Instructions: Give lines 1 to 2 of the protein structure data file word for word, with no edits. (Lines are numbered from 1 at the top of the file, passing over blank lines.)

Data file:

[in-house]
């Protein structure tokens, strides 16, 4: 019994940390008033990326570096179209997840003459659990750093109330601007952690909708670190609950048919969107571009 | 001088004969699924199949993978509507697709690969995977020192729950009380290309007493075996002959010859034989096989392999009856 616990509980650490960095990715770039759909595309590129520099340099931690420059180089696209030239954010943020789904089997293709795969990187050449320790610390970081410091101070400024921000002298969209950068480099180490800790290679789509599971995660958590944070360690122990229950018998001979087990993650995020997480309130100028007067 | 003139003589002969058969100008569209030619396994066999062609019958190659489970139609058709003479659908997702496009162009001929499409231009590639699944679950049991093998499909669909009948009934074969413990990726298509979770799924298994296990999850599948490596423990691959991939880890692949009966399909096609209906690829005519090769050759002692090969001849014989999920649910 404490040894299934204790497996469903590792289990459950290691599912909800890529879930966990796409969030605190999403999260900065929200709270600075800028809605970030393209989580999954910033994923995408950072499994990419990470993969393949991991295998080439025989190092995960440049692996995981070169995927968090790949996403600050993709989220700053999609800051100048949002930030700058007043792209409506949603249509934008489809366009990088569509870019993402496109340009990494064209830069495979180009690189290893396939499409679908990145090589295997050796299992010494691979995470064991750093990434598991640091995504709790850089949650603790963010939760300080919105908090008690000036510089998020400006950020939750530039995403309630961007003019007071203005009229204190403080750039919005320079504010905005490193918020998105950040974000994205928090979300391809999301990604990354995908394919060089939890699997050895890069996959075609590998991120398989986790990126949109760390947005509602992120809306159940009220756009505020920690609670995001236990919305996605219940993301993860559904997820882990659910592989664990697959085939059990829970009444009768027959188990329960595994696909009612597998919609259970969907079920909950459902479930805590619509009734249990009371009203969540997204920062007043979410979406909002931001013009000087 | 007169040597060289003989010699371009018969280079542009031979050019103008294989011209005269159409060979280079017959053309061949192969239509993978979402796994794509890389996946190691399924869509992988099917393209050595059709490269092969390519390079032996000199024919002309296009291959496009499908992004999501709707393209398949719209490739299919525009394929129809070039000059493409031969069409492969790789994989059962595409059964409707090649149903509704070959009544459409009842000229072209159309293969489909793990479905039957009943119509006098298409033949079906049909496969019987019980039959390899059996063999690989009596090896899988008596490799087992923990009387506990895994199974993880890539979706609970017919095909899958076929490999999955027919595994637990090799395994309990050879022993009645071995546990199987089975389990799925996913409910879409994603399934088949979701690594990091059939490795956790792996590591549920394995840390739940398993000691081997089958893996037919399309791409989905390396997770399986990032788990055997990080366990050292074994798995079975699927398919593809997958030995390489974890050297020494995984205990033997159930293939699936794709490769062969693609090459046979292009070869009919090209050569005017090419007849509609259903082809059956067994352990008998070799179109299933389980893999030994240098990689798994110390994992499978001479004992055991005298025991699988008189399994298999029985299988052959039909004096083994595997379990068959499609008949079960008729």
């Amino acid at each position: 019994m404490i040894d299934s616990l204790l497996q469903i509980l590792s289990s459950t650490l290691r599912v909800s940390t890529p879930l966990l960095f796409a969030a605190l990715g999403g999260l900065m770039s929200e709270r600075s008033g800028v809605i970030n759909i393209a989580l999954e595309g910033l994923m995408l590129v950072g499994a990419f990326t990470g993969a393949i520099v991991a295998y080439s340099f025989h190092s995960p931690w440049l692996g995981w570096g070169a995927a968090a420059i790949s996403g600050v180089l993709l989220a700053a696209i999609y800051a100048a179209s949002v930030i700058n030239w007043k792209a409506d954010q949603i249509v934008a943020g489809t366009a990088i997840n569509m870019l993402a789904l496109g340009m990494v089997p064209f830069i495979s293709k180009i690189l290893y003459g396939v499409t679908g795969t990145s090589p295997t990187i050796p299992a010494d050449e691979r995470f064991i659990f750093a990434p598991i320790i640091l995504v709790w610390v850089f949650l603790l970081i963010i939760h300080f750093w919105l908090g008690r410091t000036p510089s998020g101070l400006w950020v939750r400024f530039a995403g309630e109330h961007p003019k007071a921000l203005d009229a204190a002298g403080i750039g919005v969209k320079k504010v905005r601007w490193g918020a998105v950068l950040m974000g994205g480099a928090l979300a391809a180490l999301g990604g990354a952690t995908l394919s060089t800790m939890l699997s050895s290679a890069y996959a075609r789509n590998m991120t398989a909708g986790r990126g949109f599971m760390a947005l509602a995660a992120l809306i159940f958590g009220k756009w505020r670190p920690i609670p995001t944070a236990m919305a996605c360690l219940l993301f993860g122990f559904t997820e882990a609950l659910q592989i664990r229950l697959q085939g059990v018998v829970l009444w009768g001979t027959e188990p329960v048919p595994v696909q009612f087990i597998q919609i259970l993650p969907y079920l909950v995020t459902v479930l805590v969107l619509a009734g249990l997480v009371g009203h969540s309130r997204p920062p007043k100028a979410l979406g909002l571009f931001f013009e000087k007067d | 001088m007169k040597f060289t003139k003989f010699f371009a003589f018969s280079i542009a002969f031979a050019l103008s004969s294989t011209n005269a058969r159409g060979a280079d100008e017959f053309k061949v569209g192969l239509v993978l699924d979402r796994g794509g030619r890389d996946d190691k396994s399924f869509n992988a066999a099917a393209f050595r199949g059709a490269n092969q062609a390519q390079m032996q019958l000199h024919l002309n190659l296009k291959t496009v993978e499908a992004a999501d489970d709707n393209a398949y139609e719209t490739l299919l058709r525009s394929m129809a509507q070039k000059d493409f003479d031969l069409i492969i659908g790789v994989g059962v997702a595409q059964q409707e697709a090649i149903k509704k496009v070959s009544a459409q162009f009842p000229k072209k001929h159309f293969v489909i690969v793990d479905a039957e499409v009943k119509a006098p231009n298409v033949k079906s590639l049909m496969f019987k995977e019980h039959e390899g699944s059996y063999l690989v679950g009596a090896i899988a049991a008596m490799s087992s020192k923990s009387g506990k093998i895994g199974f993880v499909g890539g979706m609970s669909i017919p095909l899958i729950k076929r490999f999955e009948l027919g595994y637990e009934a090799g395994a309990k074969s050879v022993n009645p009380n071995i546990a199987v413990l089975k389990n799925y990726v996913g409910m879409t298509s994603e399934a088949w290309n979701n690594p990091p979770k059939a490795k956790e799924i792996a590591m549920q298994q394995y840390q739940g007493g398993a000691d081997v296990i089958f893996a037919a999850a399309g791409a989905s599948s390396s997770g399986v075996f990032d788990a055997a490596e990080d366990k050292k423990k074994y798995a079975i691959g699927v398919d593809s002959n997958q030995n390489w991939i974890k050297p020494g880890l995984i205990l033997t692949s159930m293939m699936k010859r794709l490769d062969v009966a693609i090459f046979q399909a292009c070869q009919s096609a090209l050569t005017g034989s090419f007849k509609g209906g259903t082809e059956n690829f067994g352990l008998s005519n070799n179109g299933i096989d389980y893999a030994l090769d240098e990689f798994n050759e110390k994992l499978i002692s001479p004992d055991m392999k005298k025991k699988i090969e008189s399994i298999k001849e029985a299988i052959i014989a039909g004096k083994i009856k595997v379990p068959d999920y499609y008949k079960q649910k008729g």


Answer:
[in-house]
């Protein structure tokens, strides 16, 4: 019994940390008033990326570096179209997840003459659990750093109330601007952690909708670190609950048919969107571009 | 001088004969699924199949993978509507697709690969995977020192729950009380290309007493075996002959010859034989096989392999009856 616990509980650490960095990715770039759909595309590129520099340099931690420059180089696209030239954010943020789904089997293709795969990187050449320790610390970081410091101070400024921000002298969209950068480099180490800790290679789509599971995660958590944070360690122990229950018998001979087990993650995020997480309130100028007067 | 003139003589002969058969100008569209030619396994066999062609019958190659489970139609058709003479659908997702496009162009001929499409231009590639699944679950049991093998499909669909009948009934074969413990990726298509979770799924298994296990999850599948490596423990691959991939880890692949009966399909096609209906690829005519090769050759002692090969001849014989999920649910 404490040894299934204790497996469903590792289990459950290691599912909800890529879930966990796409969030605190999403999260900065929200709270600075800028809605970030393209989580999954910033994923995408950072499994990419990470993969393949991991295998080439025989190092995960440049692996995981070169995927968090790949996403600050993709989220700053999609800051100048949002930030700058007043792209409506949603249509934008489809366009990088569509870019993402496109340009990494064209830069495979180009690189290893396939499409679908990145090589295997050796299992010494691979995470064991750093990434598991640091995504709790850089949650603790963010939760300080919105908090008690000036510089998020400006950020939750530039995403309630961007003019007071203005009229204190403080750039919005320079504010905005490193918020998105950040974000994205928090979300391809999301990604990354995908394919060089939890699997050895890069996959075609590998991120398989986790990126949109760390947005509602992120809306159940009220756009505020920690609670995001236990919305996605219940993301993860559904997820882990659910592989664990697959085939059990829970009444009768027959188990329960595994696909009612597998919609259970969907079920909950459902479930805590619509009734249990009371009203969540997204920062007043979410979406909002931001013009000087 | 007169040597060289003989010699371009018969280079542009031979050019103008294989011209005269159409060979280079017959053309061949192969239509993978979402796994794509890389996946190691399924869509992988099917393209050595059709490269092969390519390079032996000199024919002309296009291959496009499908992004999501709707393209398949719209490739299919525009394929129809070039000059493409031969069409492969790789994989059962595409059964409707090649149903509704070959009544459409009842000229072209159309293969489909793990479905039957009943119509006098298409033949079906049909496969019987019980039959390899059996063999690989009596090896899988008596490799087992923990009387506990895994199974993880890539979706609970017919095909899958076929490999999955027919595994637990090799395994309990050879022993009645071995546990199987089975389990799925996913409910879409994603399934088949979701690594990091059939490795956790792996590591549920394995840390739940398993000691081997089958893996037919399309791409989905390396997770399986990032788990055997990080366990050292074994798995079975699927398919593809997958030995390489974890050297020494995984205990033997159930293939699936794709490769062969693609090459046979292009070869009919090209050569005017090419007849509609259903082809059956067994352990008998070799179109299933389980893999030994240098990689798994110390994992499978001479004992055991005298025991699988008189399994298999029985299988052959039909004096083994595997379990068959499609008949079960008729």